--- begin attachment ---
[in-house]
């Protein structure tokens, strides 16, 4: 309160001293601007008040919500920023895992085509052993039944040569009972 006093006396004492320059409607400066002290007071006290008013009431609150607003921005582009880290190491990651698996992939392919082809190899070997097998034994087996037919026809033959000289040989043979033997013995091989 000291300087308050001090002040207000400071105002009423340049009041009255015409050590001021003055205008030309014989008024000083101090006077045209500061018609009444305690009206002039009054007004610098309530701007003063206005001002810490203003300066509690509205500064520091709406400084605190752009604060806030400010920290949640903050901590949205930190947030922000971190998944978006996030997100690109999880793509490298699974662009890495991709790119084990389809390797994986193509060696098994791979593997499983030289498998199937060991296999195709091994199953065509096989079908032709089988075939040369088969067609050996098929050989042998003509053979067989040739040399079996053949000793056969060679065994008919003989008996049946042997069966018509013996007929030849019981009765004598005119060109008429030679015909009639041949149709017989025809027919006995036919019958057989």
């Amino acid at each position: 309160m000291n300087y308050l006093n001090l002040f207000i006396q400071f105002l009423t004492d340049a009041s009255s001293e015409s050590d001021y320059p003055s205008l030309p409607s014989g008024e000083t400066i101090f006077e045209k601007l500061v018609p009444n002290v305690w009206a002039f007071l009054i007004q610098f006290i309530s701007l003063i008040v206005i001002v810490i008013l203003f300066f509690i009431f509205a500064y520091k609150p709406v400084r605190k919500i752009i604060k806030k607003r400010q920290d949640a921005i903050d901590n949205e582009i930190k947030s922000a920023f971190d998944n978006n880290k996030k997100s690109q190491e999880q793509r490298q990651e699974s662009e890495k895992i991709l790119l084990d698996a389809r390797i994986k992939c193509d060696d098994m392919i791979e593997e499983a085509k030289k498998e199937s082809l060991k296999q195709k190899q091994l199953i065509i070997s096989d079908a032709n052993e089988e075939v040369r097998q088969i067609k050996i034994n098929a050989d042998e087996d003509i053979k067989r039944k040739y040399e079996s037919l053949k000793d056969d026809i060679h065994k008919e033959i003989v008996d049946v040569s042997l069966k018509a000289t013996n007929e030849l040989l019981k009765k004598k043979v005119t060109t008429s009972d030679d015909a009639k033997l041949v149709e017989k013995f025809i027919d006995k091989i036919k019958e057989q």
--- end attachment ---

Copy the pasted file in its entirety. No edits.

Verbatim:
[in-house]
């Protein structure tokens, strides 16, 4: 309160001293601007008040919500920023895992085509052993039944040569009972 006093006396004492320059409607400066002290007071006290008013009431609150607003921005582009880290190491990651698996992939392919082809190899070997097998034994087996037919026809033959000289040989043979033997013995091989 000291300087308050001090002040207000400071105002009423340049009041009255015409050590001021003055205008030309014989008024000083101090006077045209500061018609009444305690009206002039009054007004610098309530701007003063206005001002810490203003300066509690509205500064520091709406400084605190752009604060806030400010920290949640903050901590949205930190947030922000971190998944978006996030997100690109999880793509490298699974662009890495991709790119084990389809390797994986193509060696098994791979593997499983030289498998199937060991296999195709091994199953065509096989079908032709089988075939040369088969067609050996098929050989042998003509053979067989040739040399079996053949000793056969060679065994008919003989008996049946042997069966018509013996007929030849019981009765004598005119060109008429030679015909009639041949149709017989025809027919006995036919019958057989």
């Amino acid at each position: 309160m000291n300087y308050l006093n001090l002040f207000i006396q400071f105002l009423t004492d340049a009041s009255s001293e015409s050590d001021y320059p003055s205008l030309p409607s014989g008024e000083t400066i101090f006077e045209k601007l500061v018609p009444n002290v305690w009206a002039f007071l009054i007004q610098f006290i309530s701007l003063i008040v206005i001002v810490i008013l203003f300066f509690i009431f509205a500064y520091k609150p709406v400084r605190k919500i752009i604060k806030k607003r400010q920290d949640a921005i903050d901590n949205e582009i930190k947030s922000a920023f971190d998944n978006n880290k996030k997100s690109q190491e999880q793509r490298q990651e699974s662009e890495k895992i991709l790119l084990d698996a389809r390797i994986k992939c193509d060696d098994m392919i791979e593997e499983a085509k030289k498998e199937s082809l060991k296999q195709k190899q091994l199953i065509i070997s096989d079908a032709n052993e089988e075939v040369r097998q088969i067609k050996i034994n098929a050989d042998e087996d003509i053979k067989r039944k040739y040399e079996s037919l053949k000793d056969d026809i060679h065994k008919e033959i003989v008996d049946v040569s042997l069966k018509a000289t013996n007929e030849l040989l019981k009765k004598k043979v005119t060109t008429s009972d030679d015909a009639k033997l041949v149709e017989k013995f025809i027919d006995k091989i036919k019958e057989q």